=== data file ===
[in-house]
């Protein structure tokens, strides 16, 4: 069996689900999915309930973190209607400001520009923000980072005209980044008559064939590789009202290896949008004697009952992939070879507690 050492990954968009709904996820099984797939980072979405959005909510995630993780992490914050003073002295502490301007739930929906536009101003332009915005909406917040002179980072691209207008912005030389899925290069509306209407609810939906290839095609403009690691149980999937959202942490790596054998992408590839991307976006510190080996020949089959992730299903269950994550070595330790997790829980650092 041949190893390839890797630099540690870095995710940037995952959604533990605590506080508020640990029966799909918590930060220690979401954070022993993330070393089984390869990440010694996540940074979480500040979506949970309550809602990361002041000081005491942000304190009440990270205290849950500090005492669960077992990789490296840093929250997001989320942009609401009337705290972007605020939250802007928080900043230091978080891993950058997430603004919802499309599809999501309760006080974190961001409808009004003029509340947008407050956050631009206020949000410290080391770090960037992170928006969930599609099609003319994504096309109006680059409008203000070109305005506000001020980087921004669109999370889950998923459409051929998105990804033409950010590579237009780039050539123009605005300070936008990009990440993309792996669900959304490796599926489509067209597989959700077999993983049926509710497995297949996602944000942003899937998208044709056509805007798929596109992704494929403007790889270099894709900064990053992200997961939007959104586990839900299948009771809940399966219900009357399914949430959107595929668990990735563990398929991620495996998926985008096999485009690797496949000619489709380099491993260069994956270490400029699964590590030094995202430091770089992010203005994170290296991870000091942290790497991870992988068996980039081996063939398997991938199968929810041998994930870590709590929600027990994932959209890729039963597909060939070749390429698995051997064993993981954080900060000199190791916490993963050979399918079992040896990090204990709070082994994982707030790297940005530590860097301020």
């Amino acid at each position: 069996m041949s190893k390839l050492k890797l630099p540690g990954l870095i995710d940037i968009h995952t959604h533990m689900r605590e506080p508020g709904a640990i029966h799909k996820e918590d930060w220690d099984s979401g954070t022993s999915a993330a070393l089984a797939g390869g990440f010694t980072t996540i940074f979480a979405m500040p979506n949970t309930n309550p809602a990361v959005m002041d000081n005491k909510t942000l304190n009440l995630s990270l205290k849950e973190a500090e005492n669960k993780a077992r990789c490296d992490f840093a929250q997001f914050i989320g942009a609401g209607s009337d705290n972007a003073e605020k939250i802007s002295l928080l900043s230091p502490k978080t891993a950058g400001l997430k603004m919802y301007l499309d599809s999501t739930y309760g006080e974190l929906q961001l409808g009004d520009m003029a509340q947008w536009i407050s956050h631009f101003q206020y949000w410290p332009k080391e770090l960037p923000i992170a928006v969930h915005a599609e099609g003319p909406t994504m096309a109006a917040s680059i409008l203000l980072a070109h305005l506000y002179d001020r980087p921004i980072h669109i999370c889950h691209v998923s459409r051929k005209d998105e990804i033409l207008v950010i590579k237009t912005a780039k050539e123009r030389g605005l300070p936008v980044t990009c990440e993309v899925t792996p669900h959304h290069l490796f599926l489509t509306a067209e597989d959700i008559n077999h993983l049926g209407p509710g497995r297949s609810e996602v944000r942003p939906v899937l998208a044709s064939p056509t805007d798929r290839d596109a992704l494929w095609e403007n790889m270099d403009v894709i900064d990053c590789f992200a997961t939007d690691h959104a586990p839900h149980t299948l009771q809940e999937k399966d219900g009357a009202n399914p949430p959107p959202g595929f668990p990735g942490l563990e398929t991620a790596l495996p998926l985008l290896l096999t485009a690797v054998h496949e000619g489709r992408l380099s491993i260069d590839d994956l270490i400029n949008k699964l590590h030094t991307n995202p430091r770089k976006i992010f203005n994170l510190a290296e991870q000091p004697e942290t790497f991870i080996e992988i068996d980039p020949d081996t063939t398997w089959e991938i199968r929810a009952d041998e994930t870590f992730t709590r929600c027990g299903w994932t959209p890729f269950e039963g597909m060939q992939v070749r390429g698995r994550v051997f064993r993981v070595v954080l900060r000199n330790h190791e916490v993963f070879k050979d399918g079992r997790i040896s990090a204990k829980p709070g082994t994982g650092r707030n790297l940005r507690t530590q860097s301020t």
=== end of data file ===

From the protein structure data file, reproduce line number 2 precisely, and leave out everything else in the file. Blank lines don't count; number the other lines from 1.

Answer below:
């Protein structure tokens, strides 16, 4: 069996689900999915309930973190209607400001520009923000980072005209980044008559064939590789009202290896949008004697009952992939070879507690 050492990954968009709904996820099984797939980072979405959005909510995630993780992490914050003073002295502490301007739930929906536009101003332009915005909406917040002179980072691209207008912005030389899925290069509306209407609810939906290839095609403009690691149980999937959202942490790596054998992408590839991307976006510190080996020949089959992730299903269950994550070595330790997790829980650092 041949190893390839890797630099540690870095995710940037995952959604533990605590506080508020640990029966799909918590930060220690979401954070022993993330070393089984390869990440010694996540940074979480500040979506949970309550809602990361002041000081005491942000304190009440990270205290849950500090005492669960077992990789490296840093929250997001989320942009609401009337705290972007605020939250802007928080900043230091978080891993950058997430603004919802499309599809999501309760006080974190961001409808009004003029509340947008407050956050631009206020949000410290080391770090960037992170928006969930599609099609003319994504096309109006680059409008203000070109305005506000001020980087921004669109999370889950998923459409051929998105990804033409950010590579237009780039050539123009605005300070936008990009990440993309792996669900959304490796599926489509067209597989959700077999993983049926509710497995297949996602944000942003899937998208044709056509805007798929596109992704494929403007790889270099894709900064990053992200997961939007959104586990839900299948009771809940399966219900009357399914949430959107595929668990990735563990398929991620495996998926985008096999485009690797496949000619489709380099491993260069994956270490400029699964590590030094995202430091770089992010203005994170290296991870000091942290790497991870992988068996980039081996063939398997991938199968929810041998994930870590709590929600027990994932959209890729039963597909060939070749390429698995051997064993993981954080900060000199190791916490993963050979399918079992040896990090204990709070082994994982707030790297940005530590860097301020």